In addition, there is the MC-130J. Although it looks just like an earlier-model C-130, it is not the same C-130 that I grew up flying. It’s got a lot of power and a lot of new modern avionics similar to what’s in the CV-22. I really enjoy the airplane. It can go farther, faster, higher and at a significantly more reliable rate than our previous C-130-based platforms. And I look forward to seeing some of the new platforms, like the AC-130J, roll out, because I think the J model C-130 brings a host of capabilities that are very welcome when compared to the older, heavier gunships or C-130s.
How do you feel about your Special Tactics Squadron and what kinds of things are they doing day-to-day that are exciting over there?
Well, I love the 321st STS here. I had Special Tactics personnel that worked for me when I was deployed in theater for a year, and I say in theater, in CENTCOM for a year. I’ve grown to have a lot of trust in them. I care a lot for that community. They do some very exciting training, just like our other aircraft. We do some training out in the mountains out in Wales. They’re not like the Rocky Mountains, but they do offer a lot of training capability up in Scotland. We do a lot of mountain training up there. In addition, the Brits actually have a pretty good capability to provide things like wind tunnels, some pool training where you have the big wave pools. That’s really good training for them. They also do some high angle training, and then we go out and we do a lot of over-water and in the water, in the ocean training in the North Sea, which is an extremely cold environment. So our guys get some really, really good training out there.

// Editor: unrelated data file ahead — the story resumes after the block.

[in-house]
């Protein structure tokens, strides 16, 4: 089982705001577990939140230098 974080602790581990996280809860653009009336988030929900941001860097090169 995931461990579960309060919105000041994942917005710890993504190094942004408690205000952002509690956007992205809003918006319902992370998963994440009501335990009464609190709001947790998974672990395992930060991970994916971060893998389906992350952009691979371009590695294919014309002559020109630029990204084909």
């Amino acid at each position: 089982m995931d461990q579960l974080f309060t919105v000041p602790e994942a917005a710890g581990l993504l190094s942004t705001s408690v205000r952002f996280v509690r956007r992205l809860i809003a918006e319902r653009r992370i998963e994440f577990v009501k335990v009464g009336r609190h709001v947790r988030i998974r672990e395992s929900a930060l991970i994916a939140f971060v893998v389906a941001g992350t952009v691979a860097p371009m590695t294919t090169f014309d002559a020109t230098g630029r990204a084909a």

Lt. Col. John S. Trube – 353rd SOG
(Kadena AB, Japan)
The smallest and most distantly based AFSOC combat unit is the 353rd SOG based at Kadena AB on Okinawa, Japan. Part of the biggest collection of U.S. airpower in the Far East, the 353rd is literally on the front lines of several international tension spots including Korea and China. But the Pacific Theater has its own unique challenges for air operations, including vast distances, extreme weather variations, multiple yearly disaster scenarios (earthquakes, volcanoes, typhoons, tsunamis, etc.), and a complex interaction of military/political dynamics. It is, to say the very least, an interesting place to conduct special warfare aerial operations.